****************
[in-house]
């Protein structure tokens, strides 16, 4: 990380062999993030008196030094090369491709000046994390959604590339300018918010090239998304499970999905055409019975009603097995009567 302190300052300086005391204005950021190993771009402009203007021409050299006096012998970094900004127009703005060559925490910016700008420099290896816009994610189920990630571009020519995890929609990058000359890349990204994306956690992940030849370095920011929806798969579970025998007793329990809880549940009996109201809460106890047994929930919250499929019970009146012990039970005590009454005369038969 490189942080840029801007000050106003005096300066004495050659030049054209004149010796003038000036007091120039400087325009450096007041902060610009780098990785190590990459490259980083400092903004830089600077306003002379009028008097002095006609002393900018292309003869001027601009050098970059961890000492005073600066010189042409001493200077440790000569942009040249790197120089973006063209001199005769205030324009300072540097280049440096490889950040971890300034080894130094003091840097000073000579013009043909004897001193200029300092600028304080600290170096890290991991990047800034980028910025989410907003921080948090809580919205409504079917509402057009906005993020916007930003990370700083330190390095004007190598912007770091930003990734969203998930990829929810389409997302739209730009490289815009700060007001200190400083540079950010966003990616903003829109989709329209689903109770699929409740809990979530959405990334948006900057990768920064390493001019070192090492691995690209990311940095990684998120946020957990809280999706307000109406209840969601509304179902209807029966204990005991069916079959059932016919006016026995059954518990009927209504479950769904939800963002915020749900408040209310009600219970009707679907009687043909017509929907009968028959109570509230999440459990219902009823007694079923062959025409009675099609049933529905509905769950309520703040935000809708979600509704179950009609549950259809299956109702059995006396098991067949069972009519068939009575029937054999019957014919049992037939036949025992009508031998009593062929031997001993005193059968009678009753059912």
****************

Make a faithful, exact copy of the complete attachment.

[in-house]
């Protein structure tokens, strides 16, 4: 990380062999993030008196030094090369491709000046994390959604590339300018918010090239998304499970999905055409019975009603097995009567 302190300052300086005391204005950021190993771009402009203007021409050299006096012998970094900004127009703005060559925490910016700008420099290896816009994610189920990630571009020519995890929609990058000359890349990204994306956690992940030849370095920011929806798969579970025998007793329990809880549940009996109201809460106890047994929930919250499929019970009146012990039970005590009454005369038969 490189942080840029801007000050106003005096300066004495050659030049054209004149010796003038000036007091120039400087325009450096007041902060610009780098990785190590990459490259980083400092903004830089600077306003002379009028008097002095006609002393900018292309003869001027601009050098970059961890000492005073600066010189042409001493200077440790000569942009040249790197120089973006063209001199005769205030324009300072540097280049440096490889950040971890300034080894130094003091840097000073000579013009043909004897001193200029300092600028304080600290170096890290991991990047800034980028910025989410907003921080948090809580919205409504079917509402057009906005993020916007930003990370700083330190390095004007190598912007770091930003990734969203998930990829929810389409997302739209730009490289815009700060007001200190400083540079950010966003990616903003829109989709329209689903109770699929409740809990979530959405990334948006900057990768920064390493001019070192090492691995690209990311940095990684998120946020957990809280999706307000109406209840969601509304179902209807029966204990005991069916079959059932016919006016026995059954518990009927209504479950769904939800963002915020749900408040209310009600219970009707679907009687043909017509929907009968028959109570509230999440459990219902009823007694079923062959025409009675099609049933529905509905769950309520703040935000809708979600509704179950009609549950259809299956109702059995006396098991067949069972009519068939009575029937054999019957014919049992037939036949025992009508031998009593062929031997001993005193059968009678009753059912």